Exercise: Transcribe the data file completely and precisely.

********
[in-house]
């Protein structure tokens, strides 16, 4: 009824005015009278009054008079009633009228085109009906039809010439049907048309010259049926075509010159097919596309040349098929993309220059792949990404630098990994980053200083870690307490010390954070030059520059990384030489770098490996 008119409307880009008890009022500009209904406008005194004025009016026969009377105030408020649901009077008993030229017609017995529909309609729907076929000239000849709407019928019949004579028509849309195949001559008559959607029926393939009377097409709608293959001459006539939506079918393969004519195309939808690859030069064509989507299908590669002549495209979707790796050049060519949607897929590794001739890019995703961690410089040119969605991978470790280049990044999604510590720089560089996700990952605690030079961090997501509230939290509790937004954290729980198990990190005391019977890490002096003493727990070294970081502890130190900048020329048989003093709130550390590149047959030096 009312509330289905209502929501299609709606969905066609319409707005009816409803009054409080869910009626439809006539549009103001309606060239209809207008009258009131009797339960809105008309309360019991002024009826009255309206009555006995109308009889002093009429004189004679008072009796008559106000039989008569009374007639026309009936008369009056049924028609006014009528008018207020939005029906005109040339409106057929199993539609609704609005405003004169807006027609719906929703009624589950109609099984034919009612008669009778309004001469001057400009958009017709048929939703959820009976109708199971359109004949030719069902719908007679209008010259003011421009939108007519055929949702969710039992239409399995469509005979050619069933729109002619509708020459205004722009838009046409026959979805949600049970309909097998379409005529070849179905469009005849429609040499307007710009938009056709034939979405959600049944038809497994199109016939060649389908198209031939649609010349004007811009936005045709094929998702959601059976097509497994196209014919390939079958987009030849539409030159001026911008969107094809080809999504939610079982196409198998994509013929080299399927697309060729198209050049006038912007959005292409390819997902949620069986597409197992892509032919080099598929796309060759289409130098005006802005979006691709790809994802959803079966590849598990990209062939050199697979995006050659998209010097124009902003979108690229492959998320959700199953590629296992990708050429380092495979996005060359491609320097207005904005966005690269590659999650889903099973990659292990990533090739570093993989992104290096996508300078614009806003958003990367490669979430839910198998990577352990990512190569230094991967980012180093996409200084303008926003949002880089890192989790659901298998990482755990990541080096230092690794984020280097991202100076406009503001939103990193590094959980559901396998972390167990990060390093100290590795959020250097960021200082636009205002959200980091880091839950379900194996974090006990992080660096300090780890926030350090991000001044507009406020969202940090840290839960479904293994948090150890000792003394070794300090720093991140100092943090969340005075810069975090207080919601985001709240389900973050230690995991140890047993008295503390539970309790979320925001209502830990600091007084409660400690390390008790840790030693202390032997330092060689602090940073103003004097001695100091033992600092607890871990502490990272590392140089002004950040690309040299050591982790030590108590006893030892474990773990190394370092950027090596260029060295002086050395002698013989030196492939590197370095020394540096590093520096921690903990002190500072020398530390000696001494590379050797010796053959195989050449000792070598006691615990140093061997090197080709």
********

[in-house]
């Protein structure tokens, strides 16, 4: 009824005015009278009054008079009633009228085109009906039809010439049907048309010259049926075509010159097919596309040349098929993309220059792949990404630098990994980053200083870690307490010390954070030059520059990384030489770098490996 008119409307880009008890009022500009209904406008005194004025009016026969009377105030408020649901009077008993030229017609017995529909309609729907076929000239000849709407019928019949004579028509849309195949001559008559959607029926393939009377097409709608293959001459006539939506079918393969004519195309939808690859030069064509989507299908590669002549495209979707790796050049060519949607897929590794001739890019995703961690410089040119969605991978470790280049990044999604510590720089560089996700990952605690030079961090997501509230939290509790937004954290729980198990990190005391019977890490002096003493727990070294970081502890130190900048020329048989003093709130550390590149047959030096 009312509330289905209502929501299609709606969905066609319409707005009816409803009054409080869910009626439809006539549009103001309606060239209809207008009258009131009797339960809105008309309360019991002024009826009255309206009555006995109308009889002093009429004189004679008072009796008559106000039989008569009374007639026309009936008369009056049924028609006014009528008018207020939005029906005109040339409106057929199993539609609704609005405003004169807006027609719906929703009624589950109609099984034919009612008669009778309004001469001057400009958009017709048929939703959820009976109708199971359109004949030719069902719908007679209008010259003011421009939108007519055929949702969710039992239409399995469509005979050619069933729109002619509708020459205004722009838009046409026959979805949600049970309909097998379409005529070849179905469009005849429609040499307007710009938009056709034939979405959600049944038809497994199109016939060649389908198209031939649609010349004007811009936005045709094929998702959601059976097509497994196209014919390939079958987009030849539409030159001026911008969107094809080809999504939610079982196409198998994509013929080299399927697309060729198209050049006038912007959005292409390819997902949620069986597409197992892509032919080099598929796309060759289409130098005006802005979006691709790809994802959803079966590849598990990209062939050199697979995006050659998209010097124009902003979108690229492959998320959700199953590629296992990708050429380092495979996005060359491609320097207005904005966005690269590659999650889903099973990659292990990533090739570093993989992104290096996508300078614009806003958003990367490669979430839910198998990577352990990512190569230094991967980012180093996409200084303008926003949002880089890192989790659901298998990482755990990541080096230092690794984020280097991202100076406009503001939103990193590094959980559901396998972390167990990060390093100290590795959020250097960021200082636009205002959200980091880091839950379900194996974090006990992080660096300090780890926030350090991000001044507009406020969202940090840290839960479904293994948090150890000792003394070794300090720093991140100092943090969340005075810069975090207080919601985001709240389900973050230690995991140890047993008295503390539970309790979320925001209502830990600091007084409660400690390390008790840790030693202390032997330092060689602090940073103003004097001695100091033992600092607890871990502490990272590392140089002004950040690309040299050591982790030590108590006893030892474990773990190394370092950027090596260029060295002086050395002698013989030196492939590197370095020394540096590093520096921690903990002190500072020398530390000696001494590379050797010796053959195989050449000792070598006691615990140093061997090197080709």